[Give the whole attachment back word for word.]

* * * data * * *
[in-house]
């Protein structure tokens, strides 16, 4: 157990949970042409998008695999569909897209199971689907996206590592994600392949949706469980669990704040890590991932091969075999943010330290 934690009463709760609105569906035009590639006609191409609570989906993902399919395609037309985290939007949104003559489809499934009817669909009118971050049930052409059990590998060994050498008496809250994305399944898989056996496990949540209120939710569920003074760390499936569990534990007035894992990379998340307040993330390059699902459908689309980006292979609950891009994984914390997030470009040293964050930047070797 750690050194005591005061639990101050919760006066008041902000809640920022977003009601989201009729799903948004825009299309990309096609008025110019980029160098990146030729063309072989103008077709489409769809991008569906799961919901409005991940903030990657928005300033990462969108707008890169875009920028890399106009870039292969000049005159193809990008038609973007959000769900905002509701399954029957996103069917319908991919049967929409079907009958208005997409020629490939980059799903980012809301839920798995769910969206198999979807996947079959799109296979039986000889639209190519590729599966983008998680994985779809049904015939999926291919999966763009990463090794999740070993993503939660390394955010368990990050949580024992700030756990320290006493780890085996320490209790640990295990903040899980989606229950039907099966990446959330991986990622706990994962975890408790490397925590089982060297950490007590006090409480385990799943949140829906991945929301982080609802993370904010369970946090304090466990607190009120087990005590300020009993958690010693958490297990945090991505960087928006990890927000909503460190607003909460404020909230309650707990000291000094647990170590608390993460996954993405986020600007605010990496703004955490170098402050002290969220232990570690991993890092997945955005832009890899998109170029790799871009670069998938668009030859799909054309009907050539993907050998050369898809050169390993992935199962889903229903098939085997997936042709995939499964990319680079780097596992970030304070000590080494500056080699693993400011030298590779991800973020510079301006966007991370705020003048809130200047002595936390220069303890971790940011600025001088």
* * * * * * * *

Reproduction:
[in-house]
């Protein structure tokens, strides 16, 4: 157990949970042409998008695999569909897209199971689907996206590592994600392949949706469980669990704040890590991932091969075999943010330290 934690009463709760609105569906035009590639006609191409609570989906993902399919395609037309985290939007949104003559489809499934009817669909009118971050049930052409059990590998060994050498008496809250994305399944898989056996496990949540209120939710569920003074760390499936569990534990007035894992990379998340307040993330390059699902459908689309980006292979609950891009994984914390997030470009040293964050930047070797 750690050194005591005061639990101050919760006066008041902000809640920022977003009601989201009729799903948004825009299309990309096609008025110019980029160098990146030729063309072989103008077709489409769809991008569906799961919901409005991940903030990657928005300033990462969108707008890169875009920028890399106009870039292969000049005159193809990008038609973007959000769900905002509701399954029957996103069917319908991919049967929409079907009958208005997409020629490939980059799903980012809301839920798995769910969206198999979807996947079959799109296979039986000889639209190519590729599966983008998680994985779809049904015939999926291919999966763009990463090794999740070993993503939660390394955010368990990050949580024992700030756990320290006493780890085996320490209790640990295990903040899980989606229950039907099966990446959330991986990622706990994962975890408790490397925590089982060297950490007590006090409480385990799943949140829906991945929301982080609802993370904010369970946090304090466990607190009120087990005590300020009993958690010693958490297990945090991505960087928006990890927000909503460190607003909460404020909230309650707990000291000094647990170590608390993460996954993405986020600007605010990496703004955490170098402050002290969220232990570690991993890092997945955005832009890899998109170029790799871009670069998938668009030859799909054309009907050539993907050998050369898809050169390993992935199962889903229903098939085997997936042709995939499964990319680079780097596992970030304070000590080494500056080699693993400011030298590779991800973020510079301006966007991370705020003048809130200047002595936390220069303890971790940011600025001088």